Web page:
Sunday, August 11, 2019

CyLR — Live Response Collection tool

CyLR — Live Response Collection tool by Alan Orlikoski and Jason Yegge
Windows exe found at:


CyLR was first brought to my attention from the SANS "FOR500: Windows Forensic Analysis"
Used for collection and artifact processing.

This tool looks in:

Windows Default
  • System Level Artifacts
    • %SYSTEMROOT%\SchedLgU.Txt
    • %SYSTEMROOT%\Tasks
    • %SYSTEMROOT%\Prefetch
    • %SYSTEMROOT%\Appcompat\Programs
    • %SYSTEMROOT%\System32\drivers\etc\hosts
    • %SYSTEMROOT%\System32\winevt\logs
    • %SYSTEMROOT%\System32\Tasks
    • %SYSTEMROOT%\System32\LogFiles\W3SVC1
    • %SYSTEMROOT%\System32\config\"REGISTRY HIVES"
    • %SystemDrive%$Recycle.Bin
    • %SystemDrive%$LogFile
    • %SystemDrive%$MFT
  • Artifacts For All Users
    • {user.ProfilePath}\NTUSER.DAT and \AppData

*Among other places and other locations for linux and macOS shown on the github page

Simulating Collecting on Remote System

The above diagram simulates as an admin remoting into a Desktop, running CyLR and sending the results to a SFTP server for retrieval


Open Start menu.
Type Apps.
Click on Apps & features.
Under “Apps & features,” click the Manage optional features link. 
Apps & features settings.
Click the Add a feature button. Manage optional features on Windows 10.
Select the OpenSSH Server option.
Select Install

May need to start service 

 Control Panel > System and Security > Administrative Tools and open Services.
Start OpenSSH SSH Server service

May need to Set up Firewall exceptions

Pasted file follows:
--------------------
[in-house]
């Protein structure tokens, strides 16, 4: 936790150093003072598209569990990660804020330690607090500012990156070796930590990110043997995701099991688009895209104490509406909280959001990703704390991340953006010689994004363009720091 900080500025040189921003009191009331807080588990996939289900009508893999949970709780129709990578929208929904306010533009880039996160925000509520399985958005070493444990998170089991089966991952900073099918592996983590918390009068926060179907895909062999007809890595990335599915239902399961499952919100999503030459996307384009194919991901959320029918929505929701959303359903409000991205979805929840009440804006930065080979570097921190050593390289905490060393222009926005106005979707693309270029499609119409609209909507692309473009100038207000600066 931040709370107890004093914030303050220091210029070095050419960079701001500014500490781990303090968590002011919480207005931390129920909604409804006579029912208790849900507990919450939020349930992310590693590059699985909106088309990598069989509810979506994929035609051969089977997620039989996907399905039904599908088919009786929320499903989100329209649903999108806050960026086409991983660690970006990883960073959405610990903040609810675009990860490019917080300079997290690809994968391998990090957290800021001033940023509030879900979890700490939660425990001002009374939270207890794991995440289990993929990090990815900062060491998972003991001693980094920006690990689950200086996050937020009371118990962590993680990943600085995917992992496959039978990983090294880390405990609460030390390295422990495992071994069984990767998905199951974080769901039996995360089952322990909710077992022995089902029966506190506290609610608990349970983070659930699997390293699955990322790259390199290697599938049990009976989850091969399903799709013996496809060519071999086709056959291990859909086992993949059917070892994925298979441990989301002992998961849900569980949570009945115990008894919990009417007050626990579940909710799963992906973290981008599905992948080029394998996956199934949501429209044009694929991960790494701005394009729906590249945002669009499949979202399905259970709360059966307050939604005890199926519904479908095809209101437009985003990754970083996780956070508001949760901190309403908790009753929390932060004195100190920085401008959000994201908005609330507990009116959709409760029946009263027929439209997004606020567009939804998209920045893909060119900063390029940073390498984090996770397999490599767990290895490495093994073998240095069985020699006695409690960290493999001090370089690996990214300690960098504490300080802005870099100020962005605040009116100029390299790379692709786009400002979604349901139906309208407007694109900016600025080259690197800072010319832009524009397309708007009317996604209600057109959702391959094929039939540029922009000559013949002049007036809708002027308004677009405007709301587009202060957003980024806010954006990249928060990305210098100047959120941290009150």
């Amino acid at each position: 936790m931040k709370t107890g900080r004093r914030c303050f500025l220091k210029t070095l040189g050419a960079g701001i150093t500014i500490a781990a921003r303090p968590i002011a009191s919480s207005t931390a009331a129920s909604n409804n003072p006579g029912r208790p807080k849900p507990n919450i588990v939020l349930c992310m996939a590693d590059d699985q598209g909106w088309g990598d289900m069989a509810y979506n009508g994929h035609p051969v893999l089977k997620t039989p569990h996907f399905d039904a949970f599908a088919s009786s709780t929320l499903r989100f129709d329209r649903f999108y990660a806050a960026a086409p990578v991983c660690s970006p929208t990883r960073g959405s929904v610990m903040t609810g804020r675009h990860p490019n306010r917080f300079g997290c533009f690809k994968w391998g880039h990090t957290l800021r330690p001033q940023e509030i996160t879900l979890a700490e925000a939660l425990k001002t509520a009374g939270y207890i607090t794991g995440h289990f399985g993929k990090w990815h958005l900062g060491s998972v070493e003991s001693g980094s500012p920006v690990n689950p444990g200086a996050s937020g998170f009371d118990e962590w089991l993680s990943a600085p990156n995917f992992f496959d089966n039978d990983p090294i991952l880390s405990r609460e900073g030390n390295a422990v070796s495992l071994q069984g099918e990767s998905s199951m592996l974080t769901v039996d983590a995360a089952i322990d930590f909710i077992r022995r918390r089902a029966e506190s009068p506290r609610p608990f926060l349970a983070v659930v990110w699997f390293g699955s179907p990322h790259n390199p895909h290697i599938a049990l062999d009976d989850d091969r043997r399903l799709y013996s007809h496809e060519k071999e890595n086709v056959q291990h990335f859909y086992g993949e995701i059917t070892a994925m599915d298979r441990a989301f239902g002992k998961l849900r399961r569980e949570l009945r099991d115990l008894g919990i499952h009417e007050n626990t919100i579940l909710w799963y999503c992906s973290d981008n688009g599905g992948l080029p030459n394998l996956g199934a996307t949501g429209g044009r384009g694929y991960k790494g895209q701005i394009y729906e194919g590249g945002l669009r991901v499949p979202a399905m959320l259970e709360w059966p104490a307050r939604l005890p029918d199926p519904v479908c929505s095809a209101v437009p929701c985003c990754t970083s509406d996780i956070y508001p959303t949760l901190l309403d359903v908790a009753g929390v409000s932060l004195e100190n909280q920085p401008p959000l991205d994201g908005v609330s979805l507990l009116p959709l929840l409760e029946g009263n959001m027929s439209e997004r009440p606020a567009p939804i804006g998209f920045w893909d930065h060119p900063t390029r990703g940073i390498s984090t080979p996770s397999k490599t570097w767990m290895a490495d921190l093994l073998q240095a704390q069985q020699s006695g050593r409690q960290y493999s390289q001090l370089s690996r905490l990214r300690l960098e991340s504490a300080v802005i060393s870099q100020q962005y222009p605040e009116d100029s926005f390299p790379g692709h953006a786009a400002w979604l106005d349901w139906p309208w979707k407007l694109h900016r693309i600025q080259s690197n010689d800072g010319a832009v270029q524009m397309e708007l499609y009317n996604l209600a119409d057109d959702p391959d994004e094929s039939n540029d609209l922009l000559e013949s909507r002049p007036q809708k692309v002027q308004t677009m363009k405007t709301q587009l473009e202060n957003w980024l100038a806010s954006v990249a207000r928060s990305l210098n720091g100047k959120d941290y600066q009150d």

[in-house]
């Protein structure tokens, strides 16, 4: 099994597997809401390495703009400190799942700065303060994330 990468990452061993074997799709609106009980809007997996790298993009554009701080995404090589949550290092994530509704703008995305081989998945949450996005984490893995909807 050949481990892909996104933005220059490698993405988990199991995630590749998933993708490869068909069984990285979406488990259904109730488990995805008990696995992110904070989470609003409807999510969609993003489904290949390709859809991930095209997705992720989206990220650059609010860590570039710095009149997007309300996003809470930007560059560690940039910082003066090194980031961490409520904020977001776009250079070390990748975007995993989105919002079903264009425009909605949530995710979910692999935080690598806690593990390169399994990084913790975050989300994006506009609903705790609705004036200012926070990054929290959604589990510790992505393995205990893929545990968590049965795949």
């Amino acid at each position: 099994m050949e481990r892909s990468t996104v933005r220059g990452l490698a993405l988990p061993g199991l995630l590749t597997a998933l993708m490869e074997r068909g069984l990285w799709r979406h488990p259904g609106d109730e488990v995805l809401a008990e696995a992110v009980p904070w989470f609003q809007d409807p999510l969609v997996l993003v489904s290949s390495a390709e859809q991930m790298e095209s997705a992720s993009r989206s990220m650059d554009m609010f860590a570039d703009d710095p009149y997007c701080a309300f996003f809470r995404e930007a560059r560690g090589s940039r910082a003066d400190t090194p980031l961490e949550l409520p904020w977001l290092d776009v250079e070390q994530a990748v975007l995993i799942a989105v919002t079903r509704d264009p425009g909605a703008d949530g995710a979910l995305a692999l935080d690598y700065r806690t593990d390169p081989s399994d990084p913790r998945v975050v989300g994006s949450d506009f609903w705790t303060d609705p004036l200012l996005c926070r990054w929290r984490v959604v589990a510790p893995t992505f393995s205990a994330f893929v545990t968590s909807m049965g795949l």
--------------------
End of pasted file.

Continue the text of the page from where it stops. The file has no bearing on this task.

Allow incoming connections to SSH server in Windows Firewall:
  • Either run the following PowerShell command (Windows 8 and 2012 or newer only), as the Administrator: 
    New-NetFirewallRule -Name sshd -DisplayName 'OpenSSH SSH Server' -Enabled True -DirectionInbound -Protocol TCP -Action Allow -LocalPort 22
  • or go to Control Panel > System and Security > Windows Firewall1 > Advanced Settings > Inbound Rules and add a new rule for port 22.

May need to generate a keypair
 In WinSCP can select advanced settings > Authenitcation > Tools Generate New Key Pair with PuTTYgen
Or can use OpenSSH-Win64 "ssh-keygen.exe"


$s = New-PSSession -Computername DESKTOP-REMOTE -Credential Win10
s$ is the variable.  For the creation of a powershell session to the remote host.  Ideally using admin credentials

Prompt for credentials

3. COPYING CyLR to remote host in session with powershell:

Copy-Item –Path C:\USERS\Win10\Desktop\CyLR_win-x64\CyLR.exe –Destination 'C:\' ToSession $s

Using the previously created "$s" session to copy to the C: drive of the target

4. Enter session with powershell:
Enter-PSSession -Session $s
5. Run CyLR and point to SFTP server's IP address:
C:\CyLR.exe -u SFTP_Server -p password -s
Using the parameter to point to the SFTP server.  *Not recommended to use "password" as password



5. Verifying results on the SFTP server

RESULTS include:


Contains "NTUSER.dat registry hive for each user

In conclusion:
I think CyLR is a neat tool and can potentially be used by a IR shop to collect relative artifacts.  May try it on a Mac and/or Linux host and see what it retrieves.

Also looking to try out Eric Zimmerman's KAPE(Kroll Artifact Parser and Extractor) tool to simulate a remote collection.



Sectechno. (2018, October 10). CyLR - Live Response Collection Tool. Retrieved from

Orlikoski. (2019, March 18). Orlikoski/CyLR. Retrieved from

No comments:

Post a Comment